Help Students Confront Social Cruelty & Injustice
Reviewed by Maeghan Warburton
Bullying has been a reality for most middle schools forever, and it appears as though it isn’t getting much better in the digital age.
In a world where 70.6% of students say they have witnessed bullying, imagine what would happen if they spoke up or, even better, owned up.
Rosalind Wiseman brings up topics such as gender expectations, the role of gossip, how we create reputations, technology use, race and ethnicity issues, finding support groups, and relationships – and even touches on consent and understanding sexual harassment.
A lot of these topics are very hot and can be difficult to talk about, but Wiseman has a system that is well thought out and sensitive.
Owning Up is a program that takes 17 days, or lessons, to complete. The book provides 17 detailed lessons that include a review of the previous lesson, activities for the current class, and “carry it with you” homework assignments.
Each lesson ranges from 45 minutes to an hour and a half. However, each lesson has a variety of projects and activities so the teacher can pick and choose to make the lesson the length and focus that she or he desires. Although each daily lesson works off the day before, teachers can easily pick out a few lessons that are most relevant to their situation and modify them as needed.
Goals of the Program
What is so great about this program is that Wiseman doesn’t just want students to know that these things exist, but she wants students to notice them in their lives and do their best to make a positive change. In some situations, it might mean the student notices their own negative behaviors and tries to use what they learned in class to break these behaviors and make amends. In other cases, this might mean speaking up to someone who is treating themselves or others poorly.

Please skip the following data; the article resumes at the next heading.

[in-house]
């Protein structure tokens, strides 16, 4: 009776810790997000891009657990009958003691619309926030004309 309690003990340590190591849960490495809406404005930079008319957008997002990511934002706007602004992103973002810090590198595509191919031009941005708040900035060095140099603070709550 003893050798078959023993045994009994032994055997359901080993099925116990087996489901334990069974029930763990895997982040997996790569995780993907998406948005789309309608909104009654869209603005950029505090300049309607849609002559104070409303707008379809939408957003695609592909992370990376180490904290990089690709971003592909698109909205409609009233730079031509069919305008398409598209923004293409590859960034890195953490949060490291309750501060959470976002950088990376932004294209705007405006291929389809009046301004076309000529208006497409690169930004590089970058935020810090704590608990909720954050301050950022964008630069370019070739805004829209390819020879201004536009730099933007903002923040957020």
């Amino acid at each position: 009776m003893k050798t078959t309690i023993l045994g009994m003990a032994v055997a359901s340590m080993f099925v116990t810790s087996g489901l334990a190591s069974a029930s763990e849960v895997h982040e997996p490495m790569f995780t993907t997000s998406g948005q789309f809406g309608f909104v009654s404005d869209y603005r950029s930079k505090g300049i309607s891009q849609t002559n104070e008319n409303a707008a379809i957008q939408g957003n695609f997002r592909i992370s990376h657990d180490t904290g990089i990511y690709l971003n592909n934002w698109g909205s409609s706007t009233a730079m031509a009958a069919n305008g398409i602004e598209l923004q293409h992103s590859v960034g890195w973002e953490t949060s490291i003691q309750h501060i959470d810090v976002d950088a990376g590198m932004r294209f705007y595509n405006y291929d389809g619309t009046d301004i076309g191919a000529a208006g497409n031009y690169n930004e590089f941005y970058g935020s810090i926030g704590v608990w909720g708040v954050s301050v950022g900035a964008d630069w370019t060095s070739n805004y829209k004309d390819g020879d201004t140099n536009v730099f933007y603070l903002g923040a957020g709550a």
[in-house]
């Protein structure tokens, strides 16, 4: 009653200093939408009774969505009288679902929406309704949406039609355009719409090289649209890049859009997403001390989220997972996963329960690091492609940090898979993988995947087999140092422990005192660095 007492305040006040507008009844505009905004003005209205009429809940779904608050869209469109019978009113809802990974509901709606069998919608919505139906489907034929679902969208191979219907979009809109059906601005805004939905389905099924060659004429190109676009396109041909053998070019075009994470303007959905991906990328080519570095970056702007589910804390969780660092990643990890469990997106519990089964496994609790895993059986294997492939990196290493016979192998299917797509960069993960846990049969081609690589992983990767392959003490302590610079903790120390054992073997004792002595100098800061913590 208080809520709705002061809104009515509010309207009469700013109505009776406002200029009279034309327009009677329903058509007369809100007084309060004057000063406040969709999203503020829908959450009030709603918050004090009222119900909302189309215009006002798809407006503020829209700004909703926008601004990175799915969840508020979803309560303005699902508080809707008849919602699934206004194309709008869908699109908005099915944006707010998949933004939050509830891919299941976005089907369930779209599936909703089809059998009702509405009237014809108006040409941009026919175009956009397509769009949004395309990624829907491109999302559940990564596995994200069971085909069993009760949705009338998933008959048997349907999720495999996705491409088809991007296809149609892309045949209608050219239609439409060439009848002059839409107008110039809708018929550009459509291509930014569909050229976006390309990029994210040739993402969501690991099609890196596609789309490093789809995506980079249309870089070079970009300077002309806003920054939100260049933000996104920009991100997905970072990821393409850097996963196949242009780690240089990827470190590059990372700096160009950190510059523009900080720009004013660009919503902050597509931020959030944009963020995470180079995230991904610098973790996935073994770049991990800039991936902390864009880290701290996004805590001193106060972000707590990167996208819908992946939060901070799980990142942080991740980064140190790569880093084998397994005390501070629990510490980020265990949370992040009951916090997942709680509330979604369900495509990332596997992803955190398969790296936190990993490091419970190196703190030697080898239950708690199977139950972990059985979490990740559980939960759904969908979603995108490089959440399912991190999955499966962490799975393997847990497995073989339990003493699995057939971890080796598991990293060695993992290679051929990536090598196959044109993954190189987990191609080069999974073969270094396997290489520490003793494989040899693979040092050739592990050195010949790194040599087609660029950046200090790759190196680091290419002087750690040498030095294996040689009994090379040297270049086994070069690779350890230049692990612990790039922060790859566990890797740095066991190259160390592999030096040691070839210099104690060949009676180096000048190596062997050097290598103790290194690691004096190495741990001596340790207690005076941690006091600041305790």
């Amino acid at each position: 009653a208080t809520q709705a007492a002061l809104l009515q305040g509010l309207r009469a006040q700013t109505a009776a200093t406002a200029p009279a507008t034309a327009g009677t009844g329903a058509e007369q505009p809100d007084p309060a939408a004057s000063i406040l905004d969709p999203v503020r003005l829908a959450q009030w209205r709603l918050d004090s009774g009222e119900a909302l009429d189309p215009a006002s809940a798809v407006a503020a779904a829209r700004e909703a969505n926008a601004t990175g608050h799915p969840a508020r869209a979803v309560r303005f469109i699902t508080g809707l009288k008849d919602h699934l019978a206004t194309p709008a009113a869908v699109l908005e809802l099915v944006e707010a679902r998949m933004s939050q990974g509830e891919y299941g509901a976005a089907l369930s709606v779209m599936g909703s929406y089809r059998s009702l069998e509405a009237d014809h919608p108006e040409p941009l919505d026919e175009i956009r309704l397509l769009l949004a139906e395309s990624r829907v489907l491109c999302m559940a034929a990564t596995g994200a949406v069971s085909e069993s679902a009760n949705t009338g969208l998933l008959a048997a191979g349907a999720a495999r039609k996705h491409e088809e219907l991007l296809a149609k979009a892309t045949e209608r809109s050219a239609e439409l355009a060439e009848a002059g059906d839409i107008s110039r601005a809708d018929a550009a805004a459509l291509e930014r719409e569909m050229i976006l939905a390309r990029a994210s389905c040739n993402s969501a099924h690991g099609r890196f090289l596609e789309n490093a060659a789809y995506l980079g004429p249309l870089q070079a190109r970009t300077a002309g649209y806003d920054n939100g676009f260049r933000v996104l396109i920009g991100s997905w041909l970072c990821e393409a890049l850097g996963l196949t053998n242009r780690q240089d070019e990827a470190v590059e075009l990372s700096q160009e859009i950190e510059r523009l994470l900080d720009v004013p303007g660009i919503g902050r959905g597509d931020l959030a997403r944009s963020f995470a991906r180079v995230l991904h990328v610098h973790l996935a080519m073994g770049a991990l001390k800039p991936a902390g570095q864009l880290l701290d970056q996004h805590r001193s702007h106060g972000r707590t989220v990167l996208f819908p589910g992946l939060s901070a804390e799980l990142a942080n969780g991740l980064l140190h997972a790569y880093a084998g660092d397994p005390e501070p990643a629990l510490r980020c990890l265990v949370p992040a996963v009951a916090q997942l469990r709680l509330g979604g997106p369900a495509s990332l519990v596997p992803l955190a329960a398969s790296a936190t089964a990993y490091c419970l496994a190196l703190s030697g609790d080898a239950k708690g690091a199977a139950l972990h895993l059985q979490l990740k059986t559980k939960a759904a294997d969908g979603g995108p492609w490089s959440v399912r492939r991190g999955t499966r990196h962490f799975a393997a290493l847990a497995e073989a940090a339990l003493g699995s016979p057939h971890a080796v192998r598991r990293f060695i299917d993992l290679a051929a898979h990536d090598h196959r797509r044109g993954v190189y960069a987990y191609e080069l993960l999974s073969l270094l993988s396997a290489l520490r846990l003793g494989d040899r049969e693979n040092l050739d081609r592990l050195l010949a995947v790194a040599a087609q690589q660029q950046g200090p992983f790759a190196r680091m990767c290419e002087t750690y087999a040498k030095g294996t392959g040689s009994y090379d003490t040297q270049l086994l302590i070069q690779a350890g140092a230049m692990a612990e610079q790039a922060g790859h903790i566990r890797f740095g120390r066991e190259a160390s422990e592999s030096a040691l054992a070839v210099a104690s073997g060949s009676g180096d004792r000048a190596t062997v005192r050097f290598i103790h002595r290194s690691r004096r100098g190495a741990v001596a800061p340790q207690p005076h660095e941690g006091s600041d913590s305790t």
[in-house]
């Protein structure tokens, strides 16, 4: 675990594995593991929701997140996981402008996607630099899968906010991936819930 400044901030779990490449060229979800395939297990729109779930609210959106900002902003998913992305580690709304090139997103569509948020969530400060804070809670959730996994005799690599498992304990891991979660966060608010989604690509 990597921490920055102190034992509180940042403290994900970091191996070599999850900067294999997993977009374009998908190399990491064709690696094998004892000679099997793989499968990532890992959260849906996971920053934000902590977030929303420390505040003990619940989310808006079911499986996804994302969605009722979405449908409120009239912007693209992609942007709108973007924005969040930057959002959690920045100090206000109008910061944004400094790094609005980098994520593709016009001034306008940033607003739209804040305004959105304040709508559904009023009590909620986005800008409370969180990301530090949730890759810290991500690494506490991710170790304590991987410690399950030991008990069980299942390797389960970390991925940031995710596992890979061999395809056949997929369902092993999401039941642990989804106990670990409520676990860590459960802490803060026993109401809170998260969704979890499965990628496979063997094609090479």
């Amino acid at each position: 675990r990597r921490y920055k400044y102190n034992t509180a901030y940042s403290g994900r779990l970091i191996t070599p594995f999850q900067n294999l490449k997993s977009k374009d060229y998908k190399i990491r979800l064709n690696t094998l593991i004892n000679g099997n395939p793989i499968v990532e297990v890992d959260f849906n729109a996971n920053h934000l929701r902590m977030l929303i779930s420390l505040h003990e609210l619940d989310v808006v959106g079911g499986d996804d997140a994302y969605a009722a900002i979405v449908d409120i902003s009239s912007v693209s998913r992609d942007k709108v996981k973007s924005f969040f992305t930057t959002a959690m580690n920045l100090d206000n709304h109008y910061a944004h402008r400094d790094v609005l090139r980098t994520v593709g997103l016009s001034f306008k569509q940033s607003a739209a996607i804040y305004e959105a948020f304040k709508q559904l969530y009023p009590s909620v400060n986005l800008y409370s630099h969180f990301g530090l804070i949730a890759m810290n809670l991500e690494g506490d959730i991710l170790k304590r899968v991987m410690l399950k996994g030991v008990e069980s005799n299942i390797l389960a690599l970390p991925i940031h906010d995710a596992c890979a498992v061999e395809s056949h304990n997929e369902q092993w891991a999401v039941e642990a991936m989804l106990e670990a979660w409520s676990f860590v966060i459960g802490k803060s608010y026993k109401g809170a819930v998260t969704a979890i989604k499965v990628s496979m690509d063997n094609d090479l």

Methods Used in Lessons
The lessons are primarily discussion-based. For this reason, the teacher must be able to create an environment where students feel safe enough to share their experiences. Wiseman gives several suggestions for how to make discussions anonymous such as writing answers down on paper and then the teacher reading them out loud to the class. However, she offers much more than a discussions approach. The lessons also make use of gallery walks, personal reflections, visualizing projects, videos, and SEAL role plays.
SEAL is an acronym that helps people talk to their friends about their negative behaviors. Step number one is to STOP. Stopping means noticing an action that makes you uncomfortable, taking a moment to think through the situation and deciding when is most appropriate to talk to your friend about it.
Once you talk to your friend, you EXPLAIN what you observed and why it makes you uncomfortable. It is also very important to AFFIRM and ACKNOWLEDGE the person you are talking to. This means that you will treat them well with the expectation that they will treat you well in return. Explain your responsibility to speak up and point out any hand you might have played.
By far the most difficult part of seal is LOCK. After the back and forth of the conversation you have three options: to lock into the friendship, take a break from the friendship, or lock out of the friendship. The point of this is to make sure you are surrounding yourself with the best people possible.
Wiseman has had great results using SEAL in her own practice by using role plays. When students do SEAL role plays, they are given a situation where it can be applied. The students are asked to put themselves in that situation and act out how they think this talk would go. It gives the students practice noticing which situations can benefit from SEAL. The practice makes it more likely that the students will use this method in their real lives to confront people who are not being kind to others.
A Powerful Middle School Program
Overall, Owning Up is a powerful program for any middle school. It requires a teacher who is very flexible and comfortable talking about tough topics. The teacher must be open to every idea if he/she is going to get the students to buy into the program.
With successful facilitation and participation, students will come away with a new eye for social justice and will find their voices and speak up for themselves and others. Possibly even more important, students will come away being more conscious of how their actions affect the others around them.
Maeghan Warburton is a teacher certification candidate at College of the Atlantic. She has been working with young children since the age of fourteen and has been taking education classes at COA since sophomore year. She volunteers at local elementary schools during the school year and works at a daycare center during the summer. She has experience working with children as young as five months old through eighth grade.